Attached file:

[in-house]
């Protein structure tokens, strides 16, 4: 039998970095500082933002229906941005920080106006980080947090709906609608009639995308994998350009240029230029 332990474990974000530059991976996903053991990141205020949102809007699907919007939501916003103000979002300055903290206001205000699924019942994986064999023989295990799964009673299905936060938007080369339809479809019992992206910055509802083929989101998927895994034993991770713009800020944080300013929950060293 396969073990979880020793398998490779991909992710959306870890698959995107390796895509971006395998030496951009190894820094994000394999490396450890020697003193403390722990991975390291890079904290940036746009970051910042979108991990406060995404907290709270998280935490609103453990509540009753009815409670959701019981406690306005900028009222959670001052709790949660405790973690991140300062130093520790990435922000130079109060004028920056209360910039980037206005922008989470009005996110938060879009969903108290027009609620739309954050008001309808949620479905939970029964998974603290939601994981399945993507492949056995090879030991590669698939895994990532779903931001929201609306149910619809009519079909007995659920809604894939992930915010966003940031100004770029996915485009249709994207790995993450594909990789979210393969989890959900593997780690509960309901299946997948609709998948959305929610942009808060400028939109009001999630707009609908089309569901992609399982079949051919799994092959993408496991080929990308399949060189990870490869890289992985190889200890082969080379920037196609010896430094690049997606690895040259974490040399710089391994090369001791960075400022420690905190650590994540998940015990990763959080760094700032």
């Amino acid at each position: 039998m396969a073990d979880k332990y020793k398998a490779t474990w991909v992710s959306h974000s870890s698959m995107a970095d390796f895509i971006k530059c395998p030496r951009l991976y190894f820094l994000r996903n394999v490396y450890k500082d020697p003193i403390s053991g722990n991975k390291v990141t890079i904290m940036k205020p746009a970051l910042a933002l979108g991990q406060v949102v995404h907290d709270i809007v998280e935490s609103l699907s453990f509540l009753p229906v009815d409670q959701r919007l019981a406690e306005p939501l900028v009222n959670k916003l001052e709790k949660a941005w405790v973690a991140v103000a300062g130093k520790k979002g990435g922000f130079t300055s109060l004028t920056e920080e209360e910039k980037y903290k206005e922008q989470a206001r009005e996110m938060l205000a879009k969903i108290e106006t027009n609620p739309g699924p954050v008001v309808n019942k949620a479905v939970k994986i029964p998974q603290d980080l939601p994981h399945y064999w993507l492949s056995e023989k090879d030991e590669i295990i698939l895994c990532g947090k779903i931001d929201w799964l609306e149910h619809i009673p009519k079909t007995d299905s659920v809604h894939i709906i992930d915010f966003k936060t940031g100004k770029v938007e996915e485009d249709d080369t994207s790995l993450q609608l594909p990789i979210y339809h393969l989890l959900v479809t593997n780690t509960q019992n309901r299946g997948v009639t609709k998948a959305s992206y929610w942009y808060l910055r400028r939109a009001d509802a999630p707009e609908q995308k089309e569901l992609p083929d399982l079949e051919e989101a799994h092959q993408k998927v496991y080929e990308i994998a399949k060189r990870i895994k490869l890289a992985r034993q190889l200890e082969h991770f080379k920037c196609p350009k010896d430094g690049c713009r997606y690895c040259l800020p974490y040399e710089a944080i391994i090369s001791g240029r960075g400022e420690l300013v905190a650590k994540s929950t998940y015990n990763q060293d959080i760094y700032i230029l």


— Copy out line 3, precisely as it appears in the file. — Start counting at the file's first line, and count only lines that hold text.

């Amino acid at each position: 039998m396969a073990d979880k332990y020793k398998a490779t474990w991909v992710s959306h974000s870890s698959m995107a970095d390796f895509i971006k530059c395998p030496r951009l991976y190894f820094l994000r996903n394999v490396y450890k500082d020697p003193i403390s053991g722990n991975k390291v990141t890079i904290m940036k205020p746009a970051l910042a933002l979108g991990q406060v949102v995404h907290d709270i809007v998280e935490s609103l699907s453990f509540l009753p229906v009815d409670q959701r919007l019981a406690e306005p939501l900028v009222n959670k916003l001052e709790k949660a941005w405790v973690a991140v103000a300062g130093k520790k979002g990435g922000f130079t300055s109060l004028t920056e920080e209360e910039k980037y903290k206005e922008q989470a206001r009005e996110m938060l205000a879009k969903i108290e106006t027009n609620p739309g699924p954050v008001v309808n019942k949620a479905v939970k994986i029964p998974q603290d980080l939601p994981h399945y064999w993507l492949s056995e023989k090879d030991e590669i295990i698939l895994c990532g947090k779903i931001d929201w799964l609306e149910h619809i009673p009519k079909t007995d299905s659920v809604h894939i709906i992930d915010f966003k936060t940031g100004k770029v938007e996915e485009d249709d080369t994207s790995l993450q609608l594909p990789i979210y339809h393969l989890l959900v479809t593997n780690t509960q019992n309901r299946g997948v009639t609709k998948a959305s992206y929610w942009y808060l910055r400028r939109a009001d509802a999630p707009e609908q995308k089309e569901l992609p083929d399982l079949e051919e989101a799994h092959q993408k998927v496991y080929e990308i994998a399949k060189r990870i895994k490869l890289a992985r034993q190889l200890e082969h991770f080379k920037c196609p350009k010896d430094g690049c713009r997606y690895c040259l800020p974490y040399e710089a944080i391994i090369s001791g240029r960075g400022e420690l300013v905190a650590k994540s929950t998940y015990n990763q060293d959080i760094y700032i230029l």